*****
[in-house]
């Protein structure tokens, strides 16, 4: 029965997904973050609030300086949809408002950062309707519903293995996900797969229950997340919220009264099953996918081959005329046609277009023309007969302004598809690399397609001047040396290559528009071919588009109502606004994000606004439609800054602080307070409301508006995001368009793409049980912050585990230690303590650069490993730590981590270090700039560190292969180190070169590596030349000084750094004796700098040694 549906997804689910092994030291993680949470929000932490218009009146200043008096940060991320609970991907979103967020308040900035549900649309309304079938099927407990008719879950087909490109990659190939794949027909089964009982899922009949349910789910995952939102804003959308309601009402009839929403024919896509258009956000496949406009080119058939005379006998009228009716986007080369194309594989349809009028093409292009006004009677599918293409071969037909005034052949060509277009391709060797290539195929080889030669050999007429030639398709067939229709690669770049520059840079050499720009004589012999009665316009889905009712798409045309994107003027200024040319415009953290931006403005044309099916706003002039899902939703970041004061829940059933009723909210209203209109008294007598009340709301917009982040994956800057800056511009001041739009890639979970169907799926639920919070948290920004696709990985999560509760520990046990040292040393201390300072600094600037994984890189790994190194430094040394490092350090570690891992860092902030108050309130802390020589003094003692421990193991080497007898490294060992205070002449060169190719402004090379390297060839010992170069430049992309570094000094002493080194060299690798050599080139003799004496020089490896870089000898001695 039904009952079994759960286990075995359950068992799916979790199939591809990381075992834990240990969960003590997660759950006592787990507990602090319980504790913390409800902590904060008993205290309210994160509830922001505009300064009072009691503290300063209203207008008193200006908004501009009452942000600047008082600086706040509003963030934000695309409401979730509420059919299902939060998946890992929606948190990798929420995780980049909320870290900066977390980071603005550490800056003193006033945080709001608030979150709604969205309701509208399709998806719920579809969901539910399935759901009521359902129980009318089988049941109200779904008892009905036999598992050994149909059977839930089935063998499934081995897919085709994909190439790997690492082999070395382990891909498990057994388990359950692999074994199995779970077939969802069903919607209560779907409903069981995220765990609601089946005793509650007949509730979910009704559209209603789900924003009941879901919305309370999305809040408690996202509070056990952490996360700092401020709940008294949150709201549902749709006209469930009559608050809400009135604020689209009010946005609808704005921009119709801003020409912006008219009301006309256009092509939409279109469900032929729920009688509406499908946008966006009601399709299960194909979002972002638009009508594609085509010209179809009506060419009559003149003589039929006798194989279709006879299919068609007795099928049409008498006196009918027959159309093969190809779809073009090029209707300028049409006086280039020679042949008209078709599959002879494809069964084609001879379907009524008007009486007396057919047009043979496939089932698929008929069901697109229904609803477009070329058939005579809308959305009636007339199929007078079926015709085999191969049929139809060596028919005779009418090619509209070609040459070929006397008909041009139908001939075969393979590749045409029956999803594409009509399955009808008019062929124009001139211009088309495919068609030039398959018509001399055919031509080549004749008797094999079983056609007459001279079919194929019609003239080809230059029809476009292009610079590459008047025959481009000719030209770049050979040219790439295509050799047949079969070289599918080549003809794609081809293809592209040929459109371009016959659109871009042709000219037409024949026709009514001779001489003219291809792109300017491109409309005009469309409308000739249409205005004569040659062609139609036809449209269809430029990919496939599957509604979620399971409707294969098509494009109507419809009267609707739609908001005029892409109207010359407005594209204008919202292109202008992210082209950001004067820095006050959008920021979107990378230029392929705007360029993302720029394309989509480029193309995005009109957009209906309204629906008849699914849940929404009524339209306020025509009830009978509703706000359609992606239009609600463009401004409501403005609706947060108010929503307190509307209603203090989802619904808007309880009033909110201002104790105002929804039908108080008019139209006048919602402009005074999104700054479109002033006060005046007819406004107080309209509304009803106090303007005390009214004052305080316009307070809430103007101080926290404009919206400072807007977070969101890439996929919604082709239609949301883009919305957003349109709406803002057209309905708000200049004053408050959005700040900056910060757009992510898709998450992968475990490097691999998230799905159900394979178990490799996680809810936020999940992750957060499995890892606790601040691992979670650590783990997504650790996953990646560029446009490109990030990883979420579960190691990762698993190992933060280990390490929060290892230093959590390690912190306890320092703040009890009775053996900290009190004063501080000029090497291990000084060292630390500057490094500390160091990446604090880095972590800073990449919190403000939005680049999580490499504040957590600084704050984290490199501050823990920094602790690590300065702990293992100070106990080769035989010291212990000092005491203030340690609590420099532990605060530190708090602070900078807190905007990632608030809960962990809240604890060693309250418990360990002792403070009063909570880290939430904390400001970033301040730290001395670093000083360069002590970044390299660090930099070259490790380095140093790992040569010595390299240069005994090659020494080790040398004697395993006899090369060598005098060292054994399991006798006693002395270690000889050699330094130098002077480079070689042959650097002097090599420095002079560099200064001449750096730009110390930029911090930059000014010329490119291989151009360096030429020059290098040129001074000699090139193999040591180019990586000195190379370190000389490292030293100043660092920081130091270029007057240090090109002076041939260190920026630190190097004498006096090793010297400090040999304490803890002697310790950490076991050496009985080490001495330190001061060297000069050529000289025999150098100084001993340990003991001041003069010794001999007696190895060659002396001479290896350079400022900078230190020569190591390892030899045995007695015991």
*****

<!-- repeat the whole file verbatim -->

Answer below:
[in-house]
């Protein structure tokens, strides 16, 4: 029965997904973050609030300086949809408002950062309707519903293995996900797969229950997340919220009264099953996918081959005329046609277009023309007969302004598809690399397609001047040396290559528009071919588009109502606004994000606004439609800054602080307070409301508006995001368009793409049980912050585990230690303590650069490993730590981590270090700039560190292969180190070169590596030349000084750094004796700098040694 549906997804689910092994030291993680949470929000932490218009009146200043008096940060991320609970991907979103967020308040900035549900649309309304079938099927407990008719879950087909490109990659190939794949027909089964009982899922009949349910789910995952939102804003959308309601009402009839929403024919896509258009956000496949406009080119058939005379006998009228009716986007080369194309594989349809009028093409292009006004009677599918293409071969037909005034052949060509277009391709060797290539195929080889030669050999007429030639398709067939229709690669770049520059840079050499720009004589012999009665316009889905009712798409045309994107003027200024040319415009953290931006403005044309099916706003002039899902939703970041004061829940059933009723909210209203209109008294007598009340709301917009982040994956800057800056511009001041739009890639979970169907799926639920919070948290920004696709990985999560509760520990046990040292040393201390300072600094600037994984890189790994190194430094040394490092350090570690891992860092902030108050309130802390020589003094003692421990193991080497007898490294060992205070002449060169190719402004090379390297060839010992170069430049992309570094000094002493080194060299690798050599080139003799004496020089490896870089000898001695 039904009952079994759960286990075995359950068992799916979790199939591809990381075992834990240990969960003590997660759950006592787990507990602090319980504790913390409800902590904060008993205290309210994160509830922001505009300064009072009691503290300063209203207008008193200006908004501009009452942000600047008082600086706040509003963030934000695309409401979730509420059919299902939060998946890992929606948190990798929420995780980049909320870290900066977390980071603005550490800056003193006033945080709001608030979150709604969205309701509208399709998806719920579809969901539910399935759901009521359902129980009318089988049941109200779904008892009905036999598992050994149909059977839930089935063998499934081995897919085709994909190439790997690492082999070395382990891909498990057994388990359950692999074994199995779970077939969802069903919607209560779907409903069981995220765990609601089946005793509650007949509730979910009704559209209603789900924003009941879901919305309370999305809040408690996202509070056990952490996360700092401020709940008294949150709201549902749709006209469930009559608050809400009135604020689209009010946005609808704005921009119709801003020409912006008219009301006309256009092509939409279109469900032929729920009688509406499908946008966006009601399709299960194909979002972002638009009508594609085509010209179809009506060419009559003149003589039929006798194989279709006879299919068609007795099928049409008498006196009918027959159309093969190809779809073009090029209707300028049409006086280039020679042949008209078709599959002879494809069964084609001879379907009524008007009486007396057919047009043979496939089932698929008929069901697109229904609803477009070329058939005579809308959305009636007339199929007078079926015709085999191969049929139809060596028919005779009418090619509209070609040459070929006397008909041009139908001939075969393979590749045409029956999803594409009509399955009808008019062929124009001139211009088309495919068609030039398959018509001399055919031509080549004749008797094999079983056609007459001279079919194929019609003239080809230059029809476009292009610079590459008047025959481009000719030209770049050979040219790439295509050799047949079969070289599918080549003809794609081809293809592209040929459109371009016959659109871009042709000219037409024949026709009514001779001489003219291809792109300017491109409309005009469309409308000739249409205005004569040659062609139609036809449209269809430029990919496939599957509604979620399971409707294969098509494009109507419809009267609707739609908001005029892409109207010359407005594209204008919202292109202008992210082209950001004067820095006050959008920021979107990378230029392929705007360029993302720029394309989509480029193309995005009109957009209906309204629906008849699914849940929404009524339209306020025509009830009978509703706000359609992606239009609600463009401004409501403005609706947060108010929503307190509307209603203090989802619904808007309880009033909110201002104790105002929804039908108080008019139209006048919602402009005074999104700054479109002033006060005046007819406004107080309209509304009803106090303007005390009214004052305080316009307070809430103007101080926290404009919206400072807007977070969101890439996929919604082709239609949301883009919305957003349109709406803002057209309905708000200049004053408050959005700040900056910060757009992510898709998450992968475990490097691999998230799905159900394979178990490799996680809810936020999940992750957060499995890892606790601040691992979670650590783990997504650790996953990646560029446009490109990030990883979420579960190691990762698993190992933060280990390490929060290892230093959590390690912190306890320092703040009890009775053996900290009190004063501080000029090497291990000084060292630390500057490094500390160091990446604090880095972590800073990449919190403000939005680049999580490499504040957590600084704050984290490199501050823990920094602790690590300065702990293992100070106990080769035989010291212990000092005491203030340690609590420099532990605060530190708090602070900078807190905007990632608030809960962990809240604890060693309250418990360990002792403070009063909570880290939430904390400001970033301040730290001395670093000083360069002590970044390299660090930099070259490790380095140093790992040569010595390299240069005994090659020494080790040398004697395993006899090369060598005098060292054994399991006798006693002395270690000889050699330094130098002077480079070689042959650097002097090599420095002079560099200064001449750096730009110390930029911090930059000014010329490119291989151009360096030429020059290098040129001074000699090139193999040591180019990586000195190379370190000389490292030293100043660092920081130091270029007057240090090109002076041939260190920026630190190097004498006096090793010297400090040999304490803890002697310790950490076991050496009985080490001495330190001061060297000069050529000289025999150098100084001993340990003991001041003069010794001999007696190895060659002396001479290896350079400022900078230190020569190591390892030899045995007695015991």